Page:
ten-, tent-, tin-, -tain, -tainment, -tenance, -tinence
(Latin: hold, grasp, have)
2. The role, duty, or position of being a lieutenant.
3. A U.S. naval officer holding the commissioned rank just below that of a lieutenant commander.
2. An officer in the U.S. Navy or Coast Guard of a rank above lieutenant junior grade, or an officer in the British or Canadian navies of a rank above sub-lieutenant.
3. A U.S. police or fire department officer of a rank above sergeant.
4. A first or second lieutenant in the U.S. Army, Air Force, or Marine Corps; where the first lieutenant is in a rank above a second lieutenant and below a rank of captain.
5. Etymology: from an Old French compound made up of lieu, "place" and tenant, "holding".
The word in Old French and the borrowed Middle English word lieutenant, first recorded near the end of the 14th century, referred to a person who acted for another as a deputy. This usage has continued, for example, in our term "lieutenant governor", the deputy of the governor and the one who replaces the governor if it is necessary.
In military references, lieutenant appears by itself as well as in compounds; such as, "first lieutenant" and "second lieutenant"; however, the original notion of the word in military usage was that the officer it referred to ranked below the next one who was higher and could replace him, if it were necessary; so, a lieutenant in the U.S. Army could replace a captain.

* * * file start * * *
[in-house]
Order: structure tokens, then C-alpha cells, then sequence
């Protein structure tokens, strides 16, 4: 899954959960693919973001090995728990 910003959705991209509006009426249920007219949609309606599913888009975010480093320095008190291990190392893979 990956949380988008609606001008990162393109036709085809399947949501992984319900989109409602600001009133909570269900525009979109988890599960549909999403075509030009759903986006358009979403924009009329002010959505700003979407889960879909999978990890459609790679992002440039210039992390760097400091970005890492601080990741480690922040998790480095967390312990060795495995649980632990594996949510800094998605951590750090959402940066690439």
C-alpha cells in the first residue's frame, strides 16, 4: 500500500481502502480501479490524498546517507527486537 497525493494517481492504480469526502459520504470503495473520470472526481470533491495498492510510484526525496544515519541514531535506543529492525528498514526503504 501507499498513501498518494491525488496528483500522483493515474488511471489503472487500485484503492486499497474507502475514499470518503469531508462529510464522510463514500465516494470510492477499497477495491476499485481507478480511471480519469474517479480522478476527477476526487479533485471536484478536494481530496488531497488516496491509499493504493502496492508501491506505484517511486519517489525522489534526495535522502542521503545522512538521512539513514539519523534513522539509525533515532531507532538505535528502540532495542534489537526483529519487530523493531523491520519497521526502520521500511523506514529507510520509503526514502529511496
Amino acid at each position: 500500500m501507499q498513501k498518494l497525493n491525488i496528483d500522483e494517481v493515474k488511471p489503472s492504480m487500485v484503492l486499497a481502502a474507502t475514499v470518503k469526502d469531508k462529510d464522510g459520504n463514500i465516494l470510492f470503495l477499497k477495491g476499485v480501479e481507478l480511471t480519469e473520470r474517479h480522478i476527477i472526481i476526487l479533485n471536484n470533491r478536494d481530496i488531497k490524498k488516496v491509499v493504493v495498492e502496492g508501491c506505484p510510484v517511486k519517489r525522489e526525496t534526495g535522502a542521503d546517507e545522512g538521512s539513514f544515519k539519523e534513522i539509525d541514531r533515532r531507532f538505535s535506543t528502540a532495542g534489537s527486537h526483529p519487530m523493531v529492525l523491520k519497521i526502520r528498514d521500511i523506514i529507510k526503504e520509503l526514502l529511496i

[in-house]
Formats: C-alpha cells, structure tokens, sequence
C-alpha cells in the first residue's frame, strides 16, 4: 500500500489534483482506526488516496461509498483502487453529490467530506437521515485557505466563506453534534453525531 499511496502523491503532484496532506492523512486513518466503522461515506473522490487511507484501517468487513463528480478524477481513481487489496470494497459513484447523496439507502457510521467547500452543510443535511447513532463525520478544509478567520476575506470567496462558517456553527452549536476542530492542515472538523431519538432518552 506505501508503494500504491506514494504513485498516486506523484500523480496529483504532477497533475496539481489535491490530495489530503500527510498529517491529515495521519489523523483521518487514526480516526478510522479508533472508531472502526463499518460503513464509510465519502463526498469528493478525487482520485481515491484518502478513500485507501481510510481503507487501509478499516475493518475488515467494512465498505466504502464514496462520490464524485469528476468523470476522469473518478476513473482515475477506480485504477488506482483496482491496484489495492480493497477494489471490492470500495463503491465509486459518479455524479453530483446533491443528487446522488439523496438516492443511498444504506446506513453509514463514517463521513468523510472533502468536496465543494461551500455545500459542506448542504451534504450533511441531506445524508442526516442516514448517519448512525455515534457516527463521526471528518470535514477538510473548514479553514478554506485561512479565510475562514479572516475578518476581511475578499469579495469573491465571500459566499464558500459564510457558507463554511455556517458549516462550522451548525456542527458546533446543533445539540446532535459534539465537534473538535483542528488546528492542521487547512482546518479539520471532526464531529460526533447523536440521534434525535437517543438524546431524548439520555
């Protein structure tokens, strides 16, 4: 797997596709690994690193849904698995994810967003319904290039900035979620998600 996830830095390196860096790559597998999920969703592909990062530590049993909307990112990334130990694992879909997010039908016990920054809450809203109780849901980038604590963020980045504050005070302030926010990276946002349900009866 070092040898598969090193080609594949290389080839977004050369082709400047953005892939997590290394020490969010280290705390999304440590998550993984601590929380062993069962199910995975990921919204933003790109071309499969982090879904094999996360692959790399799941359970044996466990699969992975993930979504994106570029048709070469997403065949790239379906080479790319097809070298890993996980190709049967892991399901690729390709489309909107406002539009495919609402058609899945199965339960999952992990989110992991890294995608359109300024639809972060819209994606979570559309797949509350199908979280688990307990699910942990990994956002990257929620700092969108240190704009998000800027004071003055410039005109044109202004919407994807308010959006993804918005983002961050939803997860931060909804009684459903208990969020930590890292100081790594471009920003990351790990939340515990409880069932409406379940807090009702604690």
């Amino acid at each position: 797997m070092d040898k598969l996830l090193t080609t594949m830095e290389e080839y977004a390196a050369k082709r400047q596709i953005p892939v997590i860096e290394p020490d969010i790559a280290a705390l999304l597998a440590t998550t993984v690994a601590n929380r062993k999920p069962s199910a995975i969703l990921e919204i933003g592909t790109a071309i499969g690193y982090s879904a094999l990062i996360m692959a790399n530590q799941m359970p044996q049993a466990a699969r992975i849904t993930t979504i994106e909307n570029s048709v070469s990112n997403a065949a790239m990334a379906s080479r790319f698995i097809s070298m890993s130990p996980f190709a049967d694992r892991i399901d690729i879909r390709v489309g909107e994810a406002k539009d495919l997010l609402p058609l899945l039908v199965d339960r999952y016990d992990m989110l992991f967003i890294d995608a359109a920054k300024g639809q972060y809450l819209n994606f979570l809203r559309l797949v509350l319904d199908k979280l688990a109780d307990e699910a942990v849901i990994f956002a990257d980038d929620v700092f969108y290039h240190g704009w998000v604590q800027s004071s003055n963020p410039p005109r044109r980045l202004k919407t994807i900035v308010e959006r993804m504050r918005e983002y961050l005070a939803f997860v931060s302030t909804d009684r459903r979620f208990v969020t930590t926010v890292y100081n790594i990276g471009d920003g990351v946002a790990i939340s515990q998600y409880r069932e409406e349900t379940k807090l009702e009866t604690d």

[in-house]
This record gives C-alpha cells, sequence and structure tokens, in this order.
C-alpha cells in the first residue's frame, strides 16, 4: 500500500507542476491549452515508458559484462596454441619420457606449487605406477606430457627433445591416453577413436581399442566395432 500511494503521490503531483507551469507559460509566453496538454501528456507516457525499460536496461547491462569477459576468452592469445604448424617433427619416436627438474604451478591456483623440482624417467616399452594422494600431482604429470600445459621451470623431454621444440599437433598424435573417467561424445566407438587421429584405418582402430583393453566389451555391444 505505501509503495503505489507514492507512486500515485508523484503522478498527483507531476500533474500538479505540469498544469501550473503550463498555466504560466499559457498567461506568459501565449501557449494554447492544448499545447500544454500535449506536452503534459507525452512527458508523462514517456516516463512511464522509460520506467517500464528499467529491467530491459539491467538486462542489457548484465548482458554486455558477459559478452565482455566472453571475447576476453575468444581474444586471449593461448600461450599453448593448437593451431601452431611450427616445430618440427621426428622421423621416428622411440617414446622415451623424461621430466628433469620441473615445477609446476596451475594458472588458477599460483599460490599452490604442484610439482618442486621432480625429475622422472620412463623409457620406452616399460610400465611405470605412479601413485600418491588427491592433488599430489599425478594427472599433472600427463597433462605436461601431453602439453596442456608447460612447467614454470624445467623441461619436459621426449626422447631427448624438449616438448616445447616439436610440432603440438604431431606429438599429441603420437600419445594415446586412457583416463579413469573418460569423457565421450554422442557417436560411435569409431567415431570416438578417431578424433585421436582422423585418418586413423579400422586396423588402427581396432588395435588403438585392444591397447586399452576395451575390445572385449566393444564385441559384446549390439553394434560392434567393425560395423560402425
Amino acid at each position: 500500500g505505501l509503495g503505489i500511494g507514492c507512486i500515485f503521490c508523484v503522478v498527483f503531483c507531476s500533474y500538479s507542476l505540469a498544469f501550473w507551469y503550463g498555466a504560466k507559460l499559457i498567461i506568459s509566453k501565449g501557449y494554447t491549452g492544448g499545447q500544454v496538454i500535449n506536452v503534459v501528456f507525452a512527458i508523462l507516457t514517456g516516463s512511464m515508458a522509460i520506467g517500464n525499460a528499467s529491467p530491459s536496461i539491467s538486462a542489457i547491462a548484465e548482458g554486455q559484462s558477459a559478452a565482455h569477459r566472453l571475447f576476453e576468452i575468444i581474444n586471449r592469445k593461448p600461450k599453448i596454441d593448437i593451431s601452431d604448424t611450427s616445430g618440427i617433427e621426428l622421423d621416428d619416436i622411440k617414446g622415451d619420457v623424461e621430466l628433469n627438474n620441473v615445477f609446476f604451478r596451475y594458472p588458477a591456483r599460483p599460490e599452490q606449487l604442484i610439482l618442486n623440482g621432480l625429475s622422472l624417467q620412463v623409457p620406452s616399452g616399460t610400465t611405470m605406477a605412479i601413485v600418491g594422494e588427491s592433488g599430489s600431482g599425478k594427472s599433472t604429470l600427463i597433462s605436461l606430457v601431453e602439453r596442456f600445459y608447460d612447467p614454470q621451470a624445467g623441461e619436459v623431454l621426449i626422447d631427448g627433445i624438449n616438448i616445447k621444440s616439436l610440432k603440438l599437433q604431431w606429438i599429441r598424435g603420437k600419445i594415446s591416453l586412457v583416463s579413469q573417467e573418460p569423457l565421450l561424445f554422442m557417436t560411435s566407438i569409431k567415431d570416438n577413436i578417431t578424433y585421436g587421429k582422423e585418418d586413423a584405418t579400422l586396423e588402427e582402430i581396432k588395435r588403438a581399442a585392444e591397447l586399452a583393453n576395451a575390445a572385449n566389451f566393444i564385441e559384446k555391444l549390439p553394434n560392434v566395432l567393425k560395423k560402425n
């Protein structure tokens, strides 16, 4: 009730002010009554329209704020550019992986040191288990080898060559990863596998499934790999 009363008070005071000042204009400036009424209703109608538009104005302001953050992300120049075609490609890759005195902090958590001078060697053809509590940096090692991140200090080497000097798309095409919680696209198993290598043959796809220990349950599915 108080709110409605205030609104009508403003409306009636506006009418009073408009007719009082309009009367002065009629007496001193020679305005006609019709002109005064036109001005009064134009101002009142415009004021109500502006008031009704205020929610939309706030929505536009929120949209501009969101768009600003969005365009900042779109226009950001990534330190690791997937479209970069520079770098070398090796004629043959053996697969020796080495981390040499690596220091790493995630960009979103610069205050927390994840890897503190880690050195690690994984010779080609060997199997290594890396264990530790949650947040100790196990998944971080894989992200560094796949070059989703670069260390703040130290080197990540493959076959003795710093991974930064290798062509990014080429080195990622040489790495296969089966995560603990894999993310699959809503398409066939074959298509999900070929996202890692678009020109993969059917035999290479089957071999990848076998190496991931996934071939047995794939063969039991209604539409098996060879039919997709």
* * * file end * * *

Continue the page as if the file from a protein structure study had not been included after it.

2: To preserve or retain an existing condition: Although her boss criticized her severely for being late for work, Mrs. Jackson maintained her composure and started to work right away.
3: To keep in a state of good restoration or condition: The Roberts couple had two cars which they maintained for years, both of which were more than 10 years old and in perfect shape and driving very well!
4: To keep up, to adhere to: Sherry was an excellent teacher who had to maintain a level of proficiency in order to keep her status of being the principal of the school.
5. Etymology: from Latin manutenere "to hold in the hand"; from manu, ablative of manus, "hand" + tenere, "to hold".
2: Financial support for a person’s expenses; alimony: Not only did Greg have to keep up his own maintenance of living, but he also had to pay for his two children who were living with their mother, his former wife.
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2. To be appropriate or suitable.
3. To be a part of something or belong to to it; especially, as an attribute or accessory.
4. Etymology: from Latin pertinere; literally, "to hold to".